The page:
Tablet Life & Arts

Theater review: ‘The Brothers Size’

Tarell Alvin McCraney’s The Brother/Sister Plays was first fully presented as a trilogy in 2009 (each had been workshopped years before), when the playwright was nearing 30. Considering the innovation and skill of the work, as evidenced in Jubilee Theatre’s Texas premiere of the middle play, The Brothers Size, it’s no wonder he’s been touted as a writer to watch. (Not to mention awarded a MacArthur Genius Grant, among other honors.)

This production, directed by Tre Garrett, will be the best show in 2014, and maybe for years to come.

McCraney based these plays — the others are In the Red and Brown Water and Marcus; or the Secret of Sweet — on the cosmology of the Yoruba people of West Africa, and was inspired by their storytelling rituals. In The Brothers Size, the three characters are brothers Ogun Size (Rico Romalus Parker), a mechanic, and Oshoosi Size (Seun Soyemi), recently released from prison, and Oshoosi’s friend Elegba (Adam A. Anderson).

Their names correspond with Yoruba deities of an iron worker (Ogun), hunter (Oshoosi) and guardian of the crossroads of life and trickster (Elegba), offering clues to unlocking their characters. In this play, Ogun is the hard worker and voice of diplomacy, Oshoosi is looking for answers and direction in his post-prison life, and Elegba is all too willing to lure Oshoosi down the wrong path. (Ogun is the only character to appear in all three of the plays, which can be produced in any order; Jubilee will stage them in subsequent seasons.)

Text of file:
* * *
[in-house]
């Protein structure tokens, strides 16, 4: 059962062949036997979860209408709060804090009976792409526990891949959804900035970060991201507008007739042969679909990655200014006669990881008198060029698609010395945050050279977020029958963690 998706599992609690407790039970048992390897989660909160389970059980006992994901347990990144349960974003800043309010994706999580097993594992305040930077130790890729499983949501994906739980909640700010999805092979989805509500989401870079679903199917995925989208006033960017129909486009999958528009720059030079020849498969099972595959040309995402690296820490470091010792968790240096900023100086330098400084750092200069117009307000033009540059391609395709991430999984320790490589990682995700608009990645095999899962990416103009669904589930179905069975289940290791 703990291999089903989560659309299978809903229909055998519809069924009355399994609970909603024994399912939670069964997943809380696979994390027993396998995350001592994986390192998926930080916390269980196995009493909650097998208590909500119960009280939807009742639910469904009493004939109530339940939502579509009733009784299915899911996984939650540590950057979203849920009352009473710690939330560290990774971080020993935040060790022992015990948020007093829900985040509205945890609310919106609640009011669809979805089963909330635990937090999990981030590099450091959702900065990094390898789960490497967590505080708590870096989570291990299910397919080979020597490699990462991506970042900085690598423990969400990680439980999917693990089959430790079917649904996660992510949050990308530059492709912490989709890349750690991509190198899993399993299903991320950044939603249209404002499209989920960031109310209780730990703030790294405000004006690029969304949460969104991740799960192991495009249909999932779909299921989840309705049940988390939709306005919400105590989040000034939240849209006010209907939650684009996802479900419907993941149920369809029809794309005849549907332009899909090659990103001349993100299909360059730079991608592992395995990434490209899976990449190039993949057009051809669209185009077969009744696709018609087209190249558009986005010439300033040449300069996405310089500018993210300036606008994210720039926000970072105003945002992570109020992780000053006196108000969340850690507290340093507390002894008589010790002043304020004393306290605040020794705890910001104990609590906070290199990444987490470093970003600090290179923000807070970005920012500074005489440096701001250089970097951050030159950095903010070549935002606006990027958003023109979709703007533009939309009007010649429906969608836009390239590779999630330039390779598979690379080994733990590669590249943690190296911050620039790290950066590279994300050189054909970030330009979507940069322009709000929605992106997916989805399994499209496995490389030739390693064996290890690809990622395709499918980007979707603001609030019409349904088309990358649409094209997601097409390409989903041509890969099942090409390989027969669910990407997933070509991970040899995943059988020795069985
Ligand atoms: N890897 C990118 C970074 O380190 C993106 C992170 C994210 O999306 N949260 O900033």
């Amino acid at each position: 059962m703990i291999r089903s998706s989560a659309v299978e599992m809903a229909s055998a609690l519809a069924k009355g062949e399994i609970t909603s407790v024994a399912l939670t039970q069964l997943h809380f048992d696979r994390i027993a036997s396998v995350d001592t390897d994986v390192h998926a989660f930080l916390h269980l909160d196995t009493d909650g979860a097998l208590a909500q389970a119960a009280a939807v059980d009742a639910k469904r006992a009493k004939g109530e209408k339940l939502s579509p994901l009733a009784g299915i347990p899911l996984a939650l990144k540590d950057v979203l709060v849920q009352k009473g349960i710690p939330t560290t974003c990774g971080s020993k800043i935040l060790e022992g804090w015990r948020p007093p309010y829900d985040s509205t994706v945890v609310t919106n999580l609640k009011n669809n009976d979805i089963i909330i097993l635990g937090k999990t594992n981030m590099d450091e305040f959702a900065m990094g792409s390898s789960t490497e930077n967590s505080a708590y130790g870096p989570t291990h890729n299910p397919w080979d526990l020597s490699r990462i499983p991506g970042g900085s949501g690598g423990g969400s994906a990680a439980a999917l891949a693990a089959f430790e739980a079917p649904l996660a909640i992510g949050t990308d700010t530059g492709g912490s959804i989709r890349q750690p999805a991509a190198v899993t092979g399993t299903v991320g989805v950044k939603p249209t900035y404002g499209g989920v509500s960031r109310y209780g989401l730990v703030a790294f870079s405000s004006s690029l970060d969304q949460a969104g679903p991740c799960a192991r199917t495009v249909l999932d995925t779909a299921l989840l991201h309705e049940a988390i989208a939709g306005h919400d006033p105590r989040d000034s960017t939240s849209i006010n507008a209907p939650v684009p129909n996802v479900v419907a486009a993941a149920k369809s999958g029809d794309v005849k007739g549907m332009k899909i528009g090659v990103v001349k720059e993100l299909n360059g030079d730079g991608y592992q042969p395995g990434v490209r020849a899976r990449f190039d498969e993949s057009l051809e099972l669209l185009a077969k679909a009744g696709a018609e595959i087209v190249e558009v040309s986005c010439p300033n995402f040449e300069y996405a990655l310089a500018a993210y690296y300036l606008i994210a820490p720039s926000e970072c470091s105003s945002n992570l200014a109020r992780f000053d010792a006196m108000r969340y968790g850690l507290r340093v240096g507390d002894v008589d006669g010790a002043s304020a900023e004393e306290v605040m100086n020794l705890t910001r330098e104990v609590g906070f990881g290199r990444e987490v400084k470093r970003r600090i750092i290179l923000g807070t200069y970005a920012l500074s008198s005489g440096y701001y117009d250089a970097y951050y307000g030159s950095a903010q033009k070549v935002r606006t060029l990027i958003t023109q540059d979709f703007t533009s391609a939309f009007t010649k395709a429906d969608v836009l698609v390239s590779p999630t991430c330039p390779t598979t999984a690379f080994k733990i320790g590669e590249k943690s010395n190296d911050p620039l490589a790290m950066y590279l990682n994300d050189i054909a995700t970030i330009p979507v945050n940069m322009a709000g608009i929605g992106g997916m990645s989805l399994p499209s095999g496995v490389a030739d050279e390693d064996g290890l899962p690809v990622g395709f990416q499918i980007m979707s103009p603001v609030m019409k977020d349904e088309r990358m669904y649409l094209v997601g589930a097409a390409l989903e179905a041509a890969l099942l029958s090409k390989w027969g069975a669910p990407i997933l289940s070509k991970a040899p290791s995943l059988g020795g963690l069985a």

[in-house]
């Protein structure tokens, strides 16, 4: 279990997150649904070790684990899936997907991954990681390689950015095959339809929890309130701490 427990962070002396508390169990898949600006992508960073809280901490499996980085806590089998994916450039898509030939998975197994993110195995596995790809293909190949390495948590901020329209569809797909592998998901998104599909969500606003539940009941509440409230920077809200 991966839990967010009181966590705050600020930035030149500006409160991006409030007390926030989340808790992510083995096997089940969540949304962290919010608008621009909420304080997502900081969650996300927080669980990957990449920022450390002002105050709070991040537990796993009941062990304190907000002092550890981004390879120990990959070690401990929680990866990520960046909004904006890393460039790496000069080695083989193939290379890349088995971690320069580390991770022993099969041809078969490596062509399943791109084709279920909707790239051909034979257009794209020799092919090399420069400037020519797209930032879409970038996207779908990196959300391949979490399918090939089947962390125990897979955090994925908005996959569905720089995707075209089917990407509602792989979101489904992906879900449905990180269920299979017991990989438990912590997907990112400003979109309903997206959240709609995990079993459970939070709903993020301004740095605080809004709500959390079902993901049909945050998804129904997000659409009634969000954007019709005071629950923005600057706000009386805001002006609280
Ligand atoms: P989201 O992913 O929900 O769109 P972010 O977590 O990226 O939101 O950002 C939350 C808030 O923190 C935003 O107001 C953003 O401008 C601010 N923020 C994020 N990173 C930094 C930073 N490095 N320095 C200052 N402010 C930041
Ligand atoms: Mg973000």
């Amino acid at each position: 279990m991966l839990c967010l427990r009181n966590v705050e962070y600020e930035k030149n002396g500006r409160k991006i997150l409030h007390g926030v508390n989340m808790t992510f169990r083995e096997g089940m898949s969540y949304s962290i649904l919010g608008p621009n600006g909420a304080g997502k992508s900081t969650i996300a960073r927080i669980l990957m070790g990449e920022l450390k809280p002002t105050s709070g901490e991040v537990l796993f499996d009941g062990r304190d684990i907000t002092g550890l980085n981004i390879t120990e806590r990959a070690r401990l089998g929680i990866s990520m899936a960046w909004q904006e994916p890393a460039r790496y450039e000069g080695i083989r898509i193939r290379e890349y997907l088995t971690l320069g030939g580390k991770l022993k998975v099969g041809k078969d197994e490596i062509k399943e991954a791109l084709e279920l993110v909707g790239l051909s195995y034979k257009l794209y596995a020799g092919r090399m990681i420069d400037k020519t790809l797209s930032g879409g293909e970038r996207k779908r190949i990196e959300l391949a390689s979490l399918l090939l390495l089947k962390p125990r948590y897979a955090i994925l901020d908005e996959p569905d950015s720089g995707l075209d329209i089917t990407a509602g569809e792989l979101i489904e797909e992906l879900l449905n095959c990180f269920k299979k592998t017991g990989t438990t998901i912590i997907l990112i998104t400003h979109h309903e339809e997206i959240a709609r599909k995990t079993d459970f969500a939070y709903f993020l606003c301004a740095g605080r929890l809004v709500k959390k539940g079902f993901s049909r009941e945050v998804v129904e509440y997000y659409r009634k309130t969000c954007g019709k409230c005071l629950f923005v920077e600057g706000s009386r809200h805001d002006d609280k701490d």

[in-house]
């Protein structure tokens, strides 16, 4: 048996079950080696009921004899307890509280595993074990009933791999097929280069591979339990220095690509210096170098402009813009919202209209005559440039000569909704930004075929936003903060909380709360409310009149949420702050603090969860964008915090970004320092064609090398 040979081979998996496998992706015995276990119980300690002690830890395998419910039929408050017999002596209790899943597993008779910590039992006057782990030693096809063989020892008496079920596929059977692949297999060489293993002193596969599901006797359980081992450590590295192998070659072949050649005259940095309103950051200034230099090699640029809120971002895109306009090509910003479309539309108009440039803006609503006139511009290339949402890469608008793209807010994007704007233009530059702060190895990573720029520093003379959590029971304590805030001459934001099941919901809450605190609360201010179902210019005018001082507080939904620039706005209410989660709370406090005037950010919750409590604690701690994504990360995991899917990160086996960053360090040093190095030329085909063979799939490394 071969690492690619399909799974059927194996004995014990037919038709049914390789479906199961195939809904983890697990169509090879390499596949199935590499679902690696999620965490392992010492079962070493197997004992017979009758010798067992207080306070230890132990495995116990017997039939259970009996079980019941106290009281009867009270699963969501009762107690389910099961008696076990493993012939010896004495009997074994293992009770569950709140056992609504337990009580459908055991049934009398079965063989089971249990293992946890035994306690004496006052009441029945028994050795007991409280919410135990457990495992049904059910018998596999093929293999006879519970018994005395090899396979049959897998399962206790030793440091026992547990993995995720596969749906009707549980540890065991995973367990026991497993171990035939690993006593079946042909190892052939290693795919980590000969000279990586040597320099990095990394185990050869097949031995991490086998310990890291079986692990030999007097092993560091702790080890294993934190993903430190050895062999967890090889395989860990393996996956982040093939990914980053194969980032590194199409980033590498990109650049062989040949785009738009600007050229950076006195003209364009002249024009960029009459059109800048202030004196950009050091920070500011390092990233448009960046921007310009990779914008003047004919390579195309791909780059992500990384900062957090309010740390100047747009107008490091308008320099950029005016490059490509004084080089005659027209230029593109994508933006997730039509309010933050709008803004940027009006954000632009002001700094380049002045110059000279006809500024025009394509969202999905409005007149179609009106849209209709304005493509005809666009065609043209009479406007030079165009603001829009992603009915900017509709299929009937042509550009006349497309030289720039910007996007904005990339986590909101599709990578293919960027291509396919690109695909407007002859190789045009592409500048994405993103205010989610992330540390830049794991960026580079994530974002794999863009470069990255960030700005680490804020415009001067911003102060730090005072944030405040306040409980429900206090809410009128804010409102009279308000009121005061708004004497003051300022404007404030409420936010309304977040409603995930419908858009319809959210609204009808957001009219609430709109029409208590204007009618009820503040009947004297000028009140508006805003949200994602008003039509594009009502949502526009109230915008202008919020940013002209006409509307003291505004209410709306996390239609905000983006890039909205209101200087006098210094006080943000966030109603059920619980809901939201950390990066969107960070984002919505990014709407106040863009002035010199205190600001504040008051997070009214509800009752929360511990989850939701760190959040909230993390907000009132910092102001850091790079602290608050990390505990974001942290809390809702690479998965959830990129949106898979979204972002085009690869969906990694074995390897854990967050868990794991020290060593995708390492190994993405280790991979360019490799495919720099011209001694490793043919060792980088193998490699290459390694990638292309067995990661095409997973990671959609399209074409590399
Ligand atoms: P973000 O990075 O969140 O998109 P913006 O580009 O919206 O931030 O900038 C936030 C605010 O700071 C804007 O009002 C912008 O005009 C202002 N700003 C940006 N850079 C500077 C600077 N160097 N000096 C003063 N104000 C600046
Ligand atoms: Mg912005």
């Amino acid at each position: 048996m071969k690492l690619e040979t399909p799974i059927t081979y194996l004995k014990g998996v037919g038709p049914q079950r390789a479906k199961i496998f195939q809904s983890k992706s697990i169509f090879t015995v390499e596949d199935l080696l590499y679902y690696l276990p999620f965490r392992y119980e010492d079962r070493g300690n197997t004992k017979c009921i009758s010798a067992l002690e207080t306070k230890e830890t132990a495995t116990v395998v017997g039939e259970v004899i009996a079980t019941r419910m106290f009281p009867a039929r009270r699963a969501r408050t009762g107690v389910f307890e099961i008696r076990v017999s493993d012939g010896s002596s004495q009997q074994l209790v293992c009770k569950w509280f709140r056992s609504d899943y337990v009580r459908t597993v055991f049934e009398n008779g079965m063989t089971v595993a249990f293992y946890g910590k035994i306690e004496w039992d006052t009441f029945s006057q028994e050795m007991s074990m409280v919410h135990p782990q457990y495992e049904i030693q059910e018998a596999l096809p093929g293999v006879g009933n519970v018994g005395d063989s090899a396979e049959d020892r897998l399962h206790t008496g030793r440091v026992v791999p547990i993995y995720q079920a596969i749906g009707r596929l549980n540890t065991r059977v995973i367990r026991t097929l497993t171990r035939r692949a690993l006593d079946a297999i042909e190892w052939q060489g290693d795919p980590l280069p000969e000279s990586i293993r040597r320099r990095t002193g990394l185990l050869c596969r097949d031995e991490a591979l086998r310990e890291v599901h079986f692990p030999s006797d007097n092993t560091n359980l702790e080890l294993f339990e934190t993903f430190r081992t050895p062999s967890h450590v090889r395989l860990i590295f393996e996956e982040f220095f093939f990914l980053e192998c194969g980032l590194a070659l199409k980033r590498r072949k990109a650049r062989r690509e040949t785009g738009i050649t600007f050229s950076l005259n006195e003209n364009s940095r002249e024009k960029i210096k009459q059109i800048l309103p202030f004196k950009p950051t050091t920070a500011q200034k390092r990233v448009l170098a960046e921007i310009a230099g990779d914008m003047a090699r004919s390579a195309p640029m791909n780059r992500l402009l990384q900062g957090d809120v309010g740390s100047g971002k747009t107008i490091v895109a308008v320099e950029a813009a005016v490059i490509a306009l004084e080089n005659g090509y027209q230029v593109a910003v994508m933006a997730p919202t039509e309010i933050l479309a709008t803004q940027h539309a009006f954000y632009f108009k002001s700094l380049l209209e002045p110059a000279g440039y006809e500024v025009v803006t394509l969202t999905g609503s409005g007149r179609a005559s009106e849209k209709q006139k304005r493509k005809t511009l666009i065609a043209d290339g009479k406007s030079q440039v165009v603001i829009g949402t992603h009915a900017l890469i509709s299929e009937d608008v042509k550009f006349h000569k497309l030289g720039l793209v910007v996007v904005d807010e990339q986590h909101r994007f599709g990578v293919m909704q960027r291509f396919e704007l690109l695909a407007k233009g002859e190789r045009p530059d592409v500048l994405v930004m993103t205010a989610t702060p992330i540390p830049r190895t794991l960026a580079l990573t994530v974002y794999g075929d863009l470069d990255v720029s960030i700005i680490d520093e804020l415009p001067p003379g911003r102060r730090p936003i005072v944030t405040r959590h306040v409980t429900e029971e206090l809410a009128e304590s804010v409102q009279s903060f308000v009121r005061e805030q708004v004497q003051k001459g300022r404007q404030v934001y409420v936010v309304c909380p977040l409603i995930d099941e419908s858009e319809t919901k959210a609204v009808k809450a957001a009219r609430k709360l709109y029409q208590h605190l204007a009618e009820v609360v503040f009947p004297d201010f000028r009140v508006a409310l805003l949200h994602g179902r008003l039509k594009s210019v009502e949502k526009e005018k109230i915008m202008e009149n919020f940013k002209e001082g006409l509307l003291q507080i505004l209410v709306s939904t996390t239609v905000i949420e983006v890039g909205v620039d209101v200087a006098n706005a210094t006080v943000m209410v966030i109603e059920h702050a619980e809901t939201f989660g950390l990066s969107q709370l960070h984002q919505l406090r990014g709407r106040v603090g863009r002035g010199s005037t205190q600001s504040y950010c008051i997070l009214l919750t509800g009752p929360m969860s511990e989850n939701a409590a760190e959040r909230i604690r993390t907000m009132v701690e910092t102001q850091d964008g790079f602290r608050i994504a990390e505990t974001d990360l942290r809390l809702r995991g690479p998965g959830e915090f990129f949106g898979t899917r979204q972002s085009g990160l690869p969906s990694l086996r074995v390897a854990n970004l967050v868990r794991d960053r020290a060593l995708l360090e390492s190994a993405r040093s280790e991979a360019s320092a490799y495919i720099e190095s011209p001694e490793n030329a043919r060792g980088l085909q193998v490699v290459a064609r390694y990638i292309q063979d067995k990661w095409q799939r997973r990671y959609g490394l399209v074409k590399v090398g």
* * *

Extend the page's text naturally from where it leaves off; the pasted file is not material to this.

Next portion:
What’s fascinating about McCraney’s craft is that he doesn’t write traditional stage directions in the script, but rather includes them for the characters to both say and act on, from something as simple as “Ogun enters” to more detailed, like “Oshoosi Size on a lunch break/Drinking a Coke cola/singing a song.” It’s a device that could quickly wear out its welcome, but there’s a marvelous economy in McCraney’s writing; he doesn’t overdo this concept.

It does keep the spirit of Yoruba storytelling; it’s clear that these characters are telling their story, as opposed to someone else telling it — i.e., a director, even though there is one. That’s the big challenge for Garrett, and he navigates it masterfully.

The real payoff is in the language, written in a sort of free verse. Garrett’s cast treats it with a musical and surprisingly natural rhythm. In a stroke of genius, Garrett has added an onstage musician, drummer S-Ankh Rasa, who performs in the opening invocation, at scene breaks and at moments that build with suspense, mystery or surprise.

Garrett also manages the tightest ensemble work I’ve seen at Jubilee, as all three actors groove into the rhythm and language effortlessly, and evoke the essence of their respective namesakes. Anderson maintains an air of mystery, and Soyemi is both cunning and cautious as he searches for ways to survive. Parker, an L.A.-based actor last seen at Jubilee in Topdog/Underdog, is a physical, commanding force whose love for his brother is obvious; he’s a role model with the ability to uncover hints of pathos.

Michael Pettigrew’s set of a weathered wood structure wouldn’t be out of place in the play’s setting of an economically disadvantaged neighborhood in a Louisiana bayou town, or in West Africa. Nikki DeShea Smith’s poetic lighting beautifully complements JuNene K’s choreography and Rasa’s drumbeats. All the design elements work in tandem with the concept of ritual theater, and the performances and McCraney’s text are grounded in the grittiness and realities of life.

It’s altogether stunning.


Through Oct. 26

Jubilee Theatre, 506 Main St., Fort Worth